Trainee plumber doing his safety checks on a gas metre and also a tightness test. My name’s Allen Hart. And in today’s video, we’ve got one of the trainees from Viva Training Academy and I’m going to show him how to do a tightness test on a gas metre. We’re also going to go through all the safety checks that you will be doing on a gas metre as well. If you could, I’d be very grateful if you could put some comments below, if you give him some encouragement in the comments below, that would be great. He will be watching this video, there’s no doubts about that. Yeah, so let’s go over to Ali.
This video is for Gas Safe registered and trainee gas engineers under supervision. Please comply with the current regulations at the time.
Do you want to open the gas metre and show me what we need to be looking for?
Yeah. So first of all, you just need the key from the gas box, gas metre box. Some basic safety checks that you need to do in your metre box are, firstly, you need to be making sure that the ECV, the emergency control valve, falls to the opposition.
Okay. And that should bring it to on, and then you should also have some sort of a label that shows which is the on and off position for an emergency situation.
Okay, going up the Anaconda, you need to make sure that the seal is on the governor. That’s just to make sure that it’s not been tampered with. And on the metre itself, you should have the emergency number. This is the number for Cadent, so if you smell gas or owt like that, that’s the number that the customer needs to be ringing. Okay?
And then you need to be making sure that the metre itself is secured, right? That looks in good working condition. Another thing that you need to check is that you have 10 millimetre earthing wire that is within 600 millimetres or within the first T junction.
Or before the first T. Yeah.
Or before the first T.
And you need to make sure that you have the … What is the name of this, Allen?
That’s just an earth clamp.
That’s an earth clamp. Right. Okay. Yeah?
With the gas at labelling, the number, it could be whoever the gas transporter is at the time. So I always call it Transco because that’s what it used to be. Obviously, it changes … National Grid …. Sometimes in different areas, it’s different as well. But it’s always the same phone number to phone, and it’s 0800 111 999. And that’s if you can smell gas leaks, et cetera.
What type of metre installation is this? It’s an actual, it’s a low pressure.
It’s a low pressure, yeah.
If it were a medium pressure metre, then we’d have to make sure the gas pipe’s not allowed to go through the back of the metre as well. But we’ll talk a little bit more about medium pressure in another video.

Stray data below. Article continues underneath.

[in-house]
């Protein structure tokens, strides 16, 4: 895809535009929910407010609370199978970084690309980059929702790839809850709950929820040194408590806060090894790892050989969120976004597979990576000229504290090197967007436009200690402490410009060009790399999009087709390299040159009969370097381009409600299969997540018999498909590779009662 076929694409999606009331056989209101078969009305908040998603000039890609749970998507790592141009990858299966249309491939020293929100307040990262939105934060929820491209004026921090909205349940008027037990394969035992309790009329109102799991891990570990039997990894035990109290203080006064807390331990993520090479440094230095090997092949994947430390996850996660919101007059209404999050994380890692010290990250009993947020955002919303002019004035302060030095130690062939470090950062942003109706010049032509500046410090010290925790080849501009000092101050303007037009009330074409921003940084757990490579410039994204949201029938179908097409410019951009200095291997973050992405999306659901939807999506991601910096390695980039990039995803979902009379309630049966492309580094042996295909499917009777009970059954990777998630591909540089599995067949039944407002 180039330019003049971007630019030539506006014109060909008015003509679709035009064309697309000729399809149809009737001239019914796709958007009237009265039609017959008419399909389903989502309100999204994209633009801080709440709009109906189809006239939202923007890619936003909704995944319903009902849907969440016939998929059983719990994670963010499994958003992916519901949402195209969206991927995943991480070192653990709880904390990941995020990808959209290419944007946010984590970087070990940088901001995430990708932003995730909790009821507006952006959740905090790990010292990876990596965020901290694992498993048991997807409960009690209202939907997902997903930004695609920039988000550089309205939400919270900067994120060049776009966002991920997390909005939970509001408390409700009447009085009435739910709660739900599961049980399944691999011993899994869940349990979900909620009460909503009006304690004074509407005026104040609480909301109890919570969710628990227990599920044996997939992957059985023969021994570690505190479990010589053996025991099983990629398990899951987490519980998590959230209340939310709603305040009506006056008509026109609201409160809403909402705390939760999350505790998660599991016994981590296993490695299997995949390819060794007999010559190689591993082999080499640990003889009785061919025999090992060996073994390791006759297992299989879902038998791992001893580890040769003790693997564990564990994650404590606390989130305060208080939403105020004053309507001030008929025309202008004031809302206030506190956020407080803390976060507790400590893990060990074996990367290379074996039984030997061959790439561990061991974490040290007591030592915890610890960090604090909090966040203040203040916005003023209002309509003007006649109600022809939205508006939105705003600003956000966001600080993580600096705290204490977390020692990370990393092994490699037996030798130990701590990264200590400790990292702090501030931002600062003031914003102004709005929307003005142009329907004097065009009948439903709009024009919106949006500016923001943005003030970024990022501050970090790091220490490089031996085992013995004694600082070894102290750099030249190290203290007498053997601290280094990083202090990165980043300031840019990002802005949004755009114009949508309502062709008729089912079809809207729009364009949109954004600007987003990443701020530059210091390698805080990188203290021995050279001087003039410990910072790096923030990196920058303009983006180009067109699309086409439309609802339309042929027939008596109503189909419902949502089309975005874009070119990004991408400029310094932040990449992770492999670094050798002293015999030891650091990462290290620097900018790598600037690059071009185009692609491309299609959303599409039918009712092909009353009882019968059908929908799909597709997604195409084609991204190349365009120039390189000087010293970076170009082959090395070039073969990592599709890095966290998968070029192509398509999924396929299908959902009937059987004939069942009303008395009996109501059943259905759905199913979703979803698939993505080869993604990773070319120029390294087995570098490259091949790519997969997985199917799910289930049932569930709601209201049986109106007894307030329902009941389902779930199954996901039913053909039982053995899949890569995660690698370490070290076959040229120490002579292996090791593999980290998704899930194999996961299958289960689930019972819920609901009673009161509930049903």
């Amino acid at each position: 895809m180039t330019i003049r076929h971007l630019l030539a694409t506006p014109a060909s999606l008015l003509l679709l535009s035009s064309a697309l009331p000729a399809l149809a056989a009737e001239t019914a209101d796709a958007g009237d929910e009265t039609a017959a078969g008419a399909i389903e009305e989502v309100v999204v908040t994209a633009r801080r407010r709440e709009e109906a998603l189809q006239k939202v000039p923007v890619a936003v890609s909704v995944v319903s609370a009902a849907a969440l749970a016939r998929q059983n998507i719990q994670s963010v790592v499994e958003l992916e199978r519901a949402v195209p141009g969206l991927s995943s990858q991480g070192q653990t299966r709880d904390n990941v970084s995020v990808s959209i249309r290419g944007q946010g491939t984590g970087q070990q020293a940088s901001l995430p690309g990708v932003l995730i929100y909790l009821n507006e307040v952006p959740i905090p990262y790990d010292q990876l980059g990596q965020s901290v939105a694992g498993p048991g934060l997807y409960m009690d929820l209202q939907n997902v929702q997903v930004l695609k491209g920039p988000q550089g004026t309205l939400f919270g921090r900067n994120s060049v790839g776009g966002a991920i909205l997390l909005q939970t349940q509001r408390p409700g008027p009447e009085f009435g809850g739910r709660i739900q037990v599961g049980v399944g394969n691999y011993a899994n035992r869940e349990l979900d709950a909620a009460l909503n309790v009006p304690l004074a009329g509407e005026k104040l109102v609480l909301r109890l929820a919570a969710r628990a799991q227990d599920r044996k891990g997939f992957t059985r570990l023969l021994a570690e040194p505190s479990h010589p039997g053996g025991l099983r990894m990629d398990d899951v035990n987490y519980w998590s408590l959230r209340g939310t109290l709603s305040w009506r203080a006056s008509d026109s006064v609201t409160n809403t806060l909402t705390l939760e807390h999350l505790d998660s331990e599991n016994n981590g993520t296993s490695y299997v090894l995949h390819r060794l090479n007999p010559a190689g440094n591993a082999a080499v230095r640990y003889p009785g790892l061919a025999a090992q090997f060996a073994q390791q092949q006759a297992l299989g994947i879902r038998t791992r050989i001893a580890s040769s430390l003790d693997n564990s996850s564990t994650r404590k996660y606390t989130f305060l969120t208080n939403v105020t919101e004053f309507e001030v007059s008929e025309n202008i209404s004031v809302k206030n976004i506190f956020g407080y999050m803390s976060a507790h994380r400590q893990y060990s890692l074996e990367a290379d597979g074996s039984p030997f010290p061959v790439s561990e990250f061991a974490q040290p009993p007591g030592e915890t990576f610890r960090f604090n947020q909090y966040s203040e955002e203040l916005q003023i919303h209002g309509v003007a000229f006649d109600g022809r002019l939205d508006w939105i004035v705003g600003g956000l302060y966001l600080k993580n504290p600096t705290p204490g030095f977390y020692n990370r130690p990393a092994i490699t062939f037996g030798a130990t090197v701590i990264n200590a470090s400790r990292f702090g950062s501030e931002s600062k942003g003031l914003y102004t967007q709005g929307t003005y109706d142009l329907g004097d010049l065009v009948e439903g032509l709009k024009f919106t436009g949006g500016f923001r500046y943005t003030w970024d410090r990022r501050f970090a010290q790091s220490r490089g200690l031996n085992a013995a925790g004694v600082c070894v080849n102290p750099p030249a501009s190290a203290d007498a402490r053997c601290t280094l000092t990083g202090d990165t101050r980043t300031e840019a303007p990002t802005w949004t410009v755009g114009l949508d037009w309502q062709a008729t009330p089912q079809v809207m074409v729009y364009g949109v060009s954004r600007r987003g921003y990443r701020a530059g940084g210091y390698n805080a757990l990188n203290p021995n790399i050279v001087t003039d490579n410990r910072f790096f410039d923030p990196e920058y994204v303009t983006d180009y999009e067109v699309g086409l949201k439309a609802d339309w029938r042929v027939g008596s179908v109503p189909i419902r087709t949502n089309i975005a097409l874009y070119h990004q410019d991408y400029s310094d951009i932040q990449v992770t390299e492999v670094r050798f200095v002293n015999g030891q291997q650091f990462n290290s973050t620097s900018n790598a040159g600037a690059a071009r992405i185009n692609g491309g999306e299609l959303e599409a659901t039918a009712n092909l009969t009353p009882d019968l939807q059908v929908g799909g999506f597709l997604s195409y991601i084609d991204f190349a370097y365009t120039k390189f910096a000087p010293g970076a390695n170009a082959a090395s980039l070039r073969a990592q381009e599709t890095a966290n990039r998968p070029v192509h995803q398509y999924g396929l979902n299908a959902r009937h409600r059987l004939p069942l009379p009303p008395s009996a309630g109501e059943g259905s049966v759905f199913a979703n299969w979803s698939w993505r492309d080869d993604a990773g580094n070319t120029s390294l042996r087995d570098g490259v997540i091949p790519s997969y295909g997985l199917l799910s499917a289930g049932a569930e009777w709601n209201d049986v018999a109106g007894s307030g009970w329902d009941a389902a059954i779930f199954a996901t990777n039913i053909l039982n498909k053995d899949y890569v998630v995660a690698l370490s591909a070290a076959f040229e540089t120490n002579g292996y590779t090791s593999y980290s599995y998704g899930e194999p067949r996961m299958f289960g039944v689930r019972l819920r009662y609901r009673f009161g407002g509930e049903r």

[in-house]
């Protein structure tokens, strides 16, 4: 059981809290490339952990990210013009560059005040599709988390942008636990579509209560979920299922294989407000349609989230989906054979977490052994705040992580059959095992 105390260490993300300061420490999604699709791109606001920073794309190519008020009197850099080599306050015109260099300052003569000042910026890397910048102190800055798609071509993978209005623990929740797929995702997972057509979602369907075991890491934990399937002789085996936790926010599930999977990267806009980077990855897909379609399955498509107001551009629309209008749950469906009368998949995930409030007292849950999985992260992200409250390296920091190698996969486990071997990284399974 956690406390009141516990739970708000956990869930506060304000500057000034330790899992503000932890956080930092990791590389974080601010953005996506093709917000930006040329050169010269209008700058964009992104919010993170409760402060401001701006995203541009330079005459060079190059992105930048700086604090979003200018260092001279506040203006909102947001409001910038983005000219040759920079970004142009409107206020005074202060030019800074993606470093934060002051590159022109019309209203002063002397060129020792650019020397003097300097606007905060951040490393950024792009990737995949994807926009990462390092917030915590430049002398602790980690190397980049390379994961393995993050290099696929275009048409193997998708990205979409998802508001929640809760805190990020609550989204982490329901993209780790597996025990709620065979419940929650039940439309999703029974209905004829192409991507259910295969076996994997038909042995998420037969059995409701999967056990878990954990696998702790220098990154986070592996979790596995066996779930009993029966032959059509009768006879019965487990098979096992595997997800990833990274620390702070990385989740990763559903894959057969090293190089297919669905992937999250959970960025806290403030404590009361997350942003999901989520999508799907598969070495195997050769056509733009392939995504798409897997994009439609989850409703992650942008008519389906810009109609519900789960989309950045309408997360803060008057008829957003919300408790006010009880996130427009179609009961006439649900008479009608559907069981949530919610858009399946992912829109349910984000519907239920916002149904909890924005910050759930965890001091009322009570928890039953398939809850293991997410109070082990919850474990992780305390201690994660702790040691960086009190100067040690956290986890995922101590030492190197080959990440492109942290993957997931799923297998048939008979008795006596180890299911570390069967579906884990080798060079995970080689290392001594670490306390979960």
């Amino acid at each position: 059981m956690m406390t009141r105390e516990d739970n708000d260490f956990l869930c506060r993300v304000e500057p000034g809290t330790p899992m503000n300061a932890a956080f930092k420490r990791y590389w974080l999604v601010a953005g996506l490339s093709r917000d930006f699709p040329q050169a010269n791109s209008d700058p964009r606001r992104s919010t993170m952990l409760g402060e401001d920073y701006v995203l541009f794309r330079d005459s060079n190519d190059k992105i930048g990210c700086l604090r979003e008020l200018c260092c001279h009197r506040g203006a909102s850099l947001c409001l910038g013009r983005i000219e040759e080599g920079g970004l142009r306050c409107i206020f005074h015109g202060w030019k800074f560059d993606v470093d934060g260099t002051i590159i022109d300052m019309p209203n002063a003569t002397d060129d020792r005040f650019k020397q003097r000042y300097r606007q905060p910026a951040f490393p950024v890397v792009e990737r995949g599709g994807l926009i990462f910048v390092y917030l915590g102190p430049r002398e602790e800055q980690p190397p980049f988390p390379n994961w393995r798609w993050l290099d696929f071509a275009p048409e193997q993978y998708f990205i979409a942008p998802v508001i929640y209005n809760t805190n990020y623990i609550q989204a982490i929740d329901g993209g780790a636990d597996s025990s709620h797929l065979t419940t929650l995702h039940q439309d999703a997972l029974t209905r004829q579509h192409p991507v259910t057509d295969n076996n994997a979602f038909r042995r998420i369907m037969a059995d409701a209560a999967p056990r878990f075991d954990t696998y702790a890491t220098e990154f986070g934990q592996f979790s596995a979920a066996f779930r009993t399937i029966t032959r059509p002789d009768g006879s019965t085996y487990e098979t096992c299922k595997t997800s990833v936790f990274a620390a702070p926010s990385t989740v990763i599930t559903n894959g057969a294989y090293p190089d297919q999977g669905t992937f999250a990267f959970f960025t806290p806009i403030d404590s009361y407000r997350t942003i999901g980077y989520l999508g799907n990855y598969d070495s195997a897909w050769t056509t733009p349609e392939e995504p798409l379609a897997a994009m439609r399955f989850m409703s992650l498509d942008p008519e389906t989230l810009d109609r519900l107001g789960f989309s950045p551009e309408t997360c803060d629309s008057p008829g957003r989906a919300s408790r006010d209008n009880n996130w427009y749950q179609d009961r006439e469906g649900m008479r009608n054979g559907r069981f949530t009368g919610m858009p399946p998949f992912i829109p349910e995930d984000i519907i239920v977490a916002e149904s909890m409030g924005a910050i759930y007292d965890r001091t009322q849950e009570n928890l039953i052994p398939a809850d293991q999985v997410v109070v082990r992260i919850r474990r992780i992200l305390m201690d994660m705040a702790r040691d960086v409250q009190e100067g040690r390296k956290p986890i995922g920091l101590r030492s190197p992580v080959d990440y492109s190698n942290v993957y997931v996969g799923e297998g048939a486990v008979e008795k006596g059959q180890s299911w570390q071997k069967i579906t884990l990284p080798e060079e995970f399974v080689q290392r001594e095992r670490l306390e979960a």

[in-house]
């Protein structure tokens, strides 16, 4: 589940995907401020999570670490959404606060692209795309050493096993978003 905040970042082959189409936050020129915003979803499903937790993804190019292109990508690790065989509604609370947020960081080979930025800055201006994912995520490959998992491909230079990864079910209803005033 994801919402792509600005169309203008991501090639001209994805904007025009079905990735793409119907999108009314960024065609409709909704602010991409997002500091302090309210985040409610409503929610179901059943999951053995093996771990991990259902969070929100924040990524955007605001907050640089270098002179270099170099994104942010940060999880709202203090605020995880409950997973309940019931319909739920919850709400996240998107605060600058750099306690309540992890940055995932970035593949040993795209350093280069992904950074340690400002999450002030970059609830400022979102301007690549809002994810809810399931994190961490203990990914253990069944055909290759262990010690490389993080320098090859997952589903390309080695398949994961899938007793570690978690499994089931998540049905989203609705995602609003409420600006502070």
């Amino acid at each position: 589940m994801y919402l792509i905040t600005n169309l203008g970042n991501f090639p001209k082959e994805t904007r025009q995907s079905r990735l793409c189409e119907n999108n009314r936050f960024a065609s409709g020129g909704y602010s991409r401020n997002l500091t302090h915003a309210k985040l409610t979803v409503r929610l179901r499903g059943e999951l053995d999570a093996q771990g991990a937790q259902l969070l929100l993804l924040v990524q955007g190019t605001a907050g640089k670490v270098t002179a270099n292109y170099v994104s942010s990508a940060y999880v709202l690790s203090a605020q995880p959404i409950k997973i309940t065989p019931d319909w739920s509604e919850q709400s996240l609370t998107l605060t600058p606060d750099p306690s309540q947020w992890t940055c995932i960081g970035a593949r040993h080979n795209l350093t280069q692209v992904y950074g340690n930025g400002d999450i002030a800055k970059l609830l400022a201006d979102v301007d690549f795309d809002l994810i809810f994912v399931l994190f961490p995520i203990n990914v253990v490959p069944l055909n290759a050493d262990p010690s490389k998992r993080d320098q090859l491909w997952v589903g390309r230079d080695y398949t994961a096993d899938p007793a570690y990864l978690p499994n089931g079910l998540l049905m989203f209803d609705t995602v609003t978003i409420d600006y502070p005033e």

Yeah, that sounds good.
So we’ve looked at the basic safety things to check on the gas metre. Now Ali’s going to show us how to do a tightness test. So yeah, let’s go over to Ali.
Today we’re going to be doing some tightness testing with Allen. First of all, before we touch any metal appliances, any gas appliances, we need to make sure that it’s electrically sound. Just for the purposes of this video, we’ve already completed that before we started. Now, the next part that we need to go on to is making sure that our manometer, also called the U-tube gauge, is in good working condition and is level to zero, zero.
So for the next part of our test, Allen, what we’re going to do is we’re going to turn off the gas, and what we’re going to do is going to perform a let-by test. A let-by test is essentially a test to see if the ECV, the emergency control valve, is letting gas out whilst it’s supposed to be closed. Okay? So let’s remove the test nipple and put our manometer in. Okay. We need to make sure that our piping is straight, the tube is straight, so we don’t get an incorrect reading. What we need to do now is bring the pressure up to between 7 and 10 millibars. So yeah, as you can see here, it’s just under 10 millibars and we need to allow that to run for one minute.
The purpose of this test is to see that if this valve right here is letting by, if it’s allowing gas to pass through here. And the reason why we do this test is because if it is letting by and if it did have a leak on the system, then that’s now something that we’d be able to pick up because we’ve got that gas leak is being covered up by the gas that’s being allowed to come through here. So we’ve just allowed this to run for one minute and as we can see here, it’s still on 10 millibars. So we can confirm that the ECV is not letting by.
We can now move on to the temperature stabilisation test. What we’re going to do is we’re going to put this up to between 20 and 21 millibars and we’re going to allow that to run for one minute. So we’ve allowed the temperature stabilisation to run for a minute and we can see that it’s still the same and it doesn’t need any readjustment.